In the late summer of 1938, Carl E. Stotz devised a condensed playing field suitable for children with sixty feet base paths and forty-six feet from the pitcher’s mound to home plate. The following year, Carl Stotz established the basis for Little League Baseball by devising a small league of three teams in which children were able to play organized baseball using his new field metrics. During the first three years of the league, construction at Williamsport’s Memorial Park forced the teams to play at other available locations. Upon conclusion of the construction in 1942, the small league began playing at the Original Little League field consistently. This original field served as the site of Little League Baseball until the construction of Howard J. Lamade Stadium in 1958, in South Williamsport.
Located on West Fourth Street in Williamsport PA, the Carl E. Stotz field serves as the birthplace of Little League Baseball. The youth baseball league had rather humble beginnings as Stotz gathered kids for the league by speaking in local Sunday schools. Local businesses sponsored the original three teams after Stotz had asked for charitable donations for the purchasing of uniforms and equipment. The teams were named after the businesses that provided donations to the new league: Lycoming Dairy, Lundy Lumber, and Jumbo Pretzel. On June 6, 1939, the first Little League game commenced, in which Lundy Lumber defeated Lycoming Dairy by a score of twenty-three to eight. Lycoming Dairy would later go on to secure the season’s first half title and defeated the second half champion, Lundy Lumber, in a best-of-three series.
Stotz’s organized baseball games were significantly different from the various pickup games played by the local children. Unlike the “neighborhood games” haphazardly thrown together, Stotz promised the children clean uniforms and a new ball for every game. In addition to the opportunity to play organized baseball for the first time, the children involved in the youth baseball organization were occasionally able to go on trips. One trip in particular involved traveling to New York City in 1940 for the World’s Fair and a game between the Yankees and the Athletics.
As Little League Baseball grew in popularity, volunteers constructed various details of the original field throughout the 1940's, including dugouts and bleachers. While the organization began with only three teams, the formation of local leagues began to occur throughout the country during the mid 1940’s. In 1947, the Original Little League Field hosted the first Little League World Series tournament to determine a champion between the seventeen leagues presently formed. Starting in 1951, international teams began to participate in the competition, with a team from Montreal, Canada being the first to compete in Williamsport. A team from Monterry, Mexico became the first international team to win the Little League title in 1957, one year prior to the construction of Howard J. Lamade stadium.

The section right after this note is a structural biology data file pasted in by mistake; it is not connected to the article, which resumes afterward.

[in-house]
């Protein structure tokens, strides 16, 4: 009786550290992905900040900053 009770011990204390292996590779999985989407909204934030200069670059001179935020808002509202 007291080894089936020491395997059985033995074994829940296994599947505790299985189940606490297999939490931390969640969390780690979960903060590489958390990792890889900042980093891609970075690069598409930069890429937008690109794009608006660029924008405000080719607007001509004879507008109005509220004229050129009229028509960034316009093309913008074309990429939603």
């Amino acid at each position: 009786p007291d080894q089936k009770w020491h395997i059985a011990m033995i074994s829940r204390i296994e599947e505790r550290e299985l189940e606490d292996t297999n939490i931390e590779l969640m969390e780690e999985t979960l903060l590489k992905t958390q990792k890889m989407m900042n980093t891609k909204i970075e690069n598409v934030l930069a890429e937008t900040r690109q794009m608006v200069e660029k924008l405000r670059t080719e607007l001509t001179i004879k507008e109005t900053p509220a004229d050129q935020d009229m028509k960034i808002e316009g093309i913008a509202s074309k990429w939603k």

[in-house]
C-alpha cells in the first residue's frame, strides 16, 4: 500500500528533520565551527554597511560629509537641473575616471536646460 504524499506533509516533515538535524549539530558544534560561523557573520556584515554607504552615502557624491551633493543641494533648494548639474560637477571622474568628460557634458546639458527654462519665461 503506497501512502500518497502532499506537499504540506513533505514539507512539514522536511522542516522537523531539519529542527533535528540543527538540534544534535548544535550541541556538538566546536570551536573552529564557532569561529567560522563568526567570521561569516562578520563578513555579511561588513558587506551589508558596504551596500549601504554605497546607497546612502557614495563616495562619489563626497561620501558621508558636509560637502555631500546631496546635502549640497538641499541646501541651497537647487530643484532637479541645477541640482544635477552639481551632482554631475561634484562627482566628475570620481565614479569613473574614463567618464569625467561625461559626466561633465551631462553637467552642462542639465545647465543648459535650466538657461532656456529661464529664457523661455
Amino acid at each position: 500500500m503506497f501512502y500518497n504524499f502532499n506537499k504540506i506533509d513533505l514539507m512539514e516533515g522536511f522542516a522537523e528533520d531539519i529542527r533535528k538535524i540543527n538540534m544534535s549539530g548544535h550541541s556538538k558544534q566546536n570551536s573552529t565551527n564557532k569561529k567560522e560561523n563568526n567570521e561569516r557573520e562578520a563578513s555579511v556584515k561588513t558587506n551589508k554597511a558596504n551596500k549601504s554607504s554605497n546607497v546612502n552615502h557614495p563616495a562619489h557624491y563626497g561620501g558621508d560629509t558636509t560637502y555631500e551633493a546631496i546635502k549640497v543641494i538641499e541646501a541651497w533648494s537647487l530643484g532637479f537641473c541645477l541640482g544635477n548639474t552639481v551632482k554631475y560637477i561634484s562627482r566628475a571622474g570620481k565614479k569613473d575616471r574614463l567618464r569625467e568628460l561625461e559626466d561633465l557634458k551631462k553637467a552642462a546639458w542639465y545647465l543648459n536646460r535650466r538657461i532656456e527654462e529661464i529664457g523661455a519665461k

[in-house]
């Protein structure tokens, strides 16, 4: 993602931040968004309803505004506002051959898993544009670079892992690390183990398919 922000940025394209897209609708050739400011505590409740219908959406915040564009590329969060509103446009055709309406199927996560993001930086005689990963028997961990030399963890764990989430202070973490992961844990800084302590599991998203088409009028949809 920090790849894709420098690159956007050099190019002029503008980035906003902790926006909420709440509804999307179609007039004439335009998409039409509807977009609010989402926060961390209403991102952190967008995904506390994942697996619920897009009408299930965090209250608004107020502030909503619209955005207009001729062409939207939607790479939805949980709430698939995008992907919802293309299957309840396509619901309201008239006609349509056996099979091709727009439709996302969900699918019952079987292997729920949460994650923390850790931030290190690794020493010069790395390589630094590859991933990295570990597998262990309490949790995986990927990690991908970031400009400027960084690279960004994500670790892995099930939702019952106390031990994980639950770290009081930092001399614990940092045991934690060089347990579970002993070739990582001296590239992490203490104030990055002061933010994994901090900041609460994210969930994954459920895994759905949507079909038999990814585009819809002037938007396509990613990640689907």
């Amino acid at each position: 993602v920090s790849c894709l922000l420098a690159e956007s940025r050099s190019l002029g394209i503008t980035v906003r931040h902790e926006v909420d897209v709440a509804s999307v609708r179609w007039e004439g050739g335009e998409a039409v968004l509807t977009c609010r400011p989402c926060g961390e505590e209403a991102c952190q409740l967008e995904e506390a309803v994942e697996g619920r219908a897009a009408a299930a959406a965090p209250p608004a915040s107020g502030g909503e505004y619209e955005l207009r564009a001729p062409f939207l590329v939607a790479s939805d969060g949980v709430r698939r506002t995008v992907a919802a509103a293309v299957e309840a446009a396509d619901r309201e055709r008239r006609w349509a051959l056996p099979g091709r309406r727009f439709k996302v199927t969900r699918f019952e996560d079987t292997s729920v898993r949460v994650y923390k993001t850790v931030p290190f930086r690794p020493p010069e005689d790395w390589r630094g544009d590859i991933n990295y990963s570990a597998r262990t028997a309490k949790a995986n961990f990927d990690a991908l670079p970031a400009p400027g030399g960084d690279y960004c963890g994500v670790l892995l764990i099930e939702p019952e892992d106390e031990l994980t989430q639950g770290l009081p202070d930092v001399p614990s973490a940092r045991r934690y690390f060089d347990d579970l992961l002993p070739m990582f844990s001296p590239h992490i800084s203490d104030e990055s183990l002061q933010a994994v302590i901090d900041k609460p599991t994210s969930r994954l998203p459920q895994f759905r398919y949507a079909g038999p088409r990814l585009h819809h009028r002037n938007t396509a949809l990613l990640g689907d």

While Little League Baseball would eventually develop into a national spectacle during the month of August, Stotz parted ways with Little League Baseball in 1956. He had become dissatisfied with the growth of commercialism and the apparent presence of fierce competition between teams. He believed that these elements of Little League detracted from the original goal of providing the opportunity for enjoyable, healthy play among young children. For many years, the Little League Organization failed to recognize Stotz as the founder. Thus, a rift developed between Little League and the Stotz family. This rift was only seemingly resolved when Little League president Steve Keener began to develop a postive relationship with the family in the late 1990's and a statue of Stotz was placed in the Little League complex in 2001.
Despite cutting ties with Little League Baseball, Stotz maintained his affiliation with the with the Original Little League. Other than his involvement in the small Original Little League, Stotz remained in Williamsport to serve as a tax collector and raise his family, until his death in 1992. In the present day, six teams continue to play in the Original Little League on Carl E Stotz field. On December 3, 2014, the field was placed on the National Register of Historic Places due to its significance in the birth of Little League baseball.